The community is invited to join the fight against hunger for the elderly during the Waterford Township Senior Center’s 21st annual Walk & Roll for Meals on Saturday, Sept. 22.
The event begins at 10 a.m. at the Waterford Senior Center, located at 3621 Pontiac Lake Road. Registration begins at 8:30 a.m. The cost to participate is $10 per person; children 12-years-old and under can participate free of charge.
A complementary lunch and T-shirt is included in the registration fee. Pledge sheets are available for pick-up at the Senior Center, or call 248-682-9450 and one can be e-mailed.
All proceeds directly benefit the Meals on Wheels Program.
The 3-mile stretch can be be walked or ridden, escorted by Waterford Township police. Those who can’t make the trip can be driven by a Senior Center van.
There will also be a bouncy house and games for children, along with prizes donated by local businesses for multiple pledges.
The Waterford Senior Center’s Meals on Wheels Program currently delivers over 1,200 meals per week to homebound seniors in the Waterford Township and Waterford School District areas. These meals allow elderly residents who are unable to shop or cook for themselves to receive the food they need.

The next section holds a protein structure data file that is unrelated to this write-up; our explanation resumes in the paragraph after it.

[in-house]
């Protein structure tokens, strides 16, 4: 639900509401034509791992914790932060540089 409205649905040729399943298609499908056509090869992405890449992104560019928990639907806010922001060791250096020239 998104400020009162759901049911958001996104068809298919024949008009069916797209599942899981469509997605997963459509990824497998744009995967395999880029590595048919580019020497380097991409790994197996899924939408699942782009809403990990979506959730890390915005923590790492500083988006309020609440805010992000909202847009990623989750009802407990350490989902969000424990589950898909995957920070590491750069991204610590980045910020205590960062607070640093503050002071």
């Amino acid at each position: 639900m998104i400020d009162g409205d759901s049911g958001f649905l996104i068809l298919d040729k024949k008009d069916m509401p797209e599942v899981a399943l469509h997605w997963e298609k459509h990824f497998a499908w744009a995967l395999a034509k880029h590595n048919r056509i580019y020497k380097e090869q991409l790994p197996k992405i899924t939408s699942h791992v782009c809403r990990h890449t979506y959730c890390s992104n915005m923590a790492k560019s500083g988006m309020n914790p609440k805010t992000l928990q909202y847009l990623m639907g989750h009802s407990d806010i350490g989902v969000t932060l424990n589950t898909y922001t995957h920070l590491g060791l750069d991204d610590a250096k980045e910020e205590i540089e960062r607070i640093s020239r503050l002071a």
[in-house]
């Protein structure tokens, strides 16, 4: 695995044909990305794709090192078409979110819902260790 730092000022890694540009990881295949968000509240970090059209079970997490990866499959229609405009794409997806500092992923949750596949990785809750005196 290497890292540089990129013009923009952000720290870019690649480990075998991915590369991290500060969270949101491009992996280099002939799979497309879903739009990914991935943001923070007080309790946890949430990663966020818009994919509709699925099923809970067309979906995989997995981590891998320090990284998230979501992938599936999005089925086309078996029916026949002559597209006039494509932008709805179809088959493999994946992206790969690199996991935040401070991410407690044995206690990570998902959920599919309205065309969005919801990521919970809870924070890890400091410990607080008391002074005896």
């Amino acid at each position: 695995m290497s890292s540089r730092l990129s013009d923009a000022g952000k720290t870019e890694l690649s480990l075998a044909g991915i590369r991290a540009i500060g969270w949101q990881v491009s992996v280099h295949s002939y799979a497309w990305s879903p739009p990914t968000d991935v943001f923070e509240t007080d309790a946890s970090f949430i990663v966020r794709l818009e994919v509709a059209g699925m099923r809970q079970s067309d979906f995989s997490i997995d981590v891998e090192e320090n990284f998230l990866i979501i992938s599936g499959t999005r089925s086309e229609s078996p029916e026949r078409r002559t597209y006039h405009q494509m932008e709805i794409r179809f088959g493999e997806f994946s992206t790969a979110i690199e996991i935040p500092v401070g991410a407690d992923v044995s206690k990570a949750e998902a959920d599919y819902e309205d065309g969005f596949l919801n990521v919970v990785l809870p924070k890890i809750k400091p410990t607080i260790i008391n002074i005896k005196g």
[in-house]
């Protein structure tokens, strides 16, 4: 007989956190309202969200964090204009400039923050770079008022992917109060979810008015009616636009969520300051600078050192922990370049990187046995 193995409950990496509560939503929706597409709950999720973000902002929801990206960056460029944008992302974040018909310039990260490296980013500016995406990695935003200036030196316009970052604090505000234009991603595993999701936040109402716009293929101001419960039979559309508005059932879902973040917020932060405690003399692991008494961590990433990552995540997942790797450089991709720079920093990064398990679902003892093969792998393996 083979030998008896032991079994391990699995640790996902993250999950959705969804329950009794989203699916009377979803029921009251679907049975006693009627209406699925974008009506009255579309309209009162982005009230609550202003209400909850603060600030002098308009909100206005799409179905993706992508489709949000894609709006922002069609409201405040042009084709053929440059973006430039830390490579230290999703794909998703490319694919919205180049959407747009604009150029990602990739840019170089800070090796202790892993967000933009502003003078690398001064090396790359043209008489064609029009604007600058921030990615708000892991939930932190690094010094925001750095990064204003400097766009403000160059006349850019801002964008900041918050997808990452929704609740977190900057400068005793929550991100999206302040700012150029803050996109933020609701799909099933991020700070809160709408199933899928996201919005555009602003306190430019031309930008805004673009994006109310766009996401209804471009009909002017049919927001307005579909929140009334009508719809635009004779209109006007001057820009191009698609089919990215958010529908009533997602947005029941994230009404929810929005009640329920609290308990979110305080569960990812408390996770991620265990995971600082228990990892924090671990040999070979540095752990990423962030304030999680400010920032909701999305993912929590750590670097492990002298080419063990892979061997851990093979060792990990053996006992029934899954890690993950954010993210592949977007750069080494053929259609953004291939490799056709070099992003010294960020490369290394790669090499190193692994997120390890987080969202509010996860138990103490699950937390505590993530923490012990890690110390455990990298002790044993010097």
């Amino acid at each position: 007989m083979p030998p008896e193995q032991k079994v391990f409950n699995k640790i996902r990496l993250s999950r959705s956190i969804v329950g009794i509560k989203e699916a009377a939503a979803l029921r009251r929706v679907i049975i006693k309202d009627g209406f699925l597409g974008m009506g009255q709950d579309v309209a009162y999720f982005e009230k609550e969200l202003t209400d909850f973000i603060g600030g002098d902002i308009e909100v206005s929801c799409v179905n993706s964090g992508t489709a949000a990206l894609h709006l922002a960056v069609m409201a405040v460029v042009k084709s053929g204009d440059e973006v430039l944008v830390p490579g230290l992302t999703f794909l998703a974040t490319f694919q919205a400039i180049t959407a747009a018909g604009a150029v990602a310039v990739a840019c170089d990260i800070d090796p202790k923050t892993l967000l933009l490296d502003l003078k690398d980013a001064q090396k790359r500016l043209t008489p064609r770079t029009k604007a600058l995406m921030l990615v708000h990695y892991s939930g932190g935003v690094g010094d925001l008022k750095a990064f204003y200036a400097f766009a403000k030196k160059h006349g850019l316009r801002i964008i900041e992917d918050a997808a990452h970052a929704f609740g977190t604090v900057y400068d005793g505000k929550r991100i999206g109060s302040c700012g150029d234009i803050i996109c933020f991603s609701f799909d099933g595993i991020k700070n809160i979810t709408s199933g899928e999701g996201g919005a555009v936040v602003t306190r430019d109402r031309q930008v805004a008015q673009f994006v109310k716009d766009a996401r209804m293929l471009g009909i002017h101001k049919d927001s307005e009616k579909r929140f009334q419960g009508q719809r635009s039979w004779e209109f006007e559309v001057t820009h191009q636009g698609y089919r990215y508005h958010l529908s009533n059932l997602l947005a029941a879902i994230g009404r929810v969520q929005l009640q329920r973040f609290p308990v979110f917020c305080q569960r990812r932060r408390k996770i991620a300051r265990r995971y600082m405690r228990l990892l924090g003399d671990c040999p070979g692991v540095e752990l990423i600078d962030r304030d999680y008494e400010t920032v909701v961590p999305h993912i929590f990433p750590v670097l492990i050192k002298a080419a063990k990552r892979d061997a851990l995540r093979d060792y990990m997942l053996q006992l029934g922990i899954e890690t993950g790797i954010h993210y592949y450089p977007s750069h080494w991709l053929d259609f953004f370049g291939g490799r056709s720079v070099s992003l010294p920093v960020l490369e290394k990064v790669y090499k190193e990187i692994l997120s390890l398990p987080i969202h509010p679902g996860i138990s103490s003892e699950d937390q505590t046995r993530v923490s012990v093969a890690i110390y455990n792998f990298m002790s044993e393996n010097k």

“We serve over 60,000 meals a year to homebound seniors,” said Senior Center Program and Nutrition Director Maureen Margraf. “Many are living at or below poverty level and can’t afford to donate to the program.”
The Senior Center gets funding from the Area Agency on Aging 1B via an annual grant to subsidize the Meals on Wheels Program. However, there have been cutbacks to the program and grant dollars cover only about half of all expenses incurred.
Last year the event raised $25,000, but right now the response has been less than in 2011.
“This year even with sponsors, it’s down,” Margraf said. “We’re falling short this year.
“Donations from seniors are also down because they have to choose between medications, eating, or having heat in their homes,” Margraf added. “For many of them, the (Meals on Wheels) drivers are the only people who see them. They can go months without seeing anybody.”
The volunteer drivers not only drop off meals, but help the seniors with things like retrieving their mail or helping with chores.
“The drivers help with some things that need to be done and visit for a few minutes, which means the world to (the seniors),” Margraf said.
Staff visits homebound seniors about twice a year on average. Margraf said that in many cases these seniors eat only once a day and even then, may share their meal with a pet, who is sometimes their only companion. Therefore, the program is being expanded to serve this portion of the population with one cold meal a day also.
“That way then can at least eat twice a day,” Margraf said.
The event is just one way to support a good cause, according to Margraf.
“Homebound seniors are in failing health and get to a place where they feel forgotten, so this is one way for the community to come together and make them feel important.”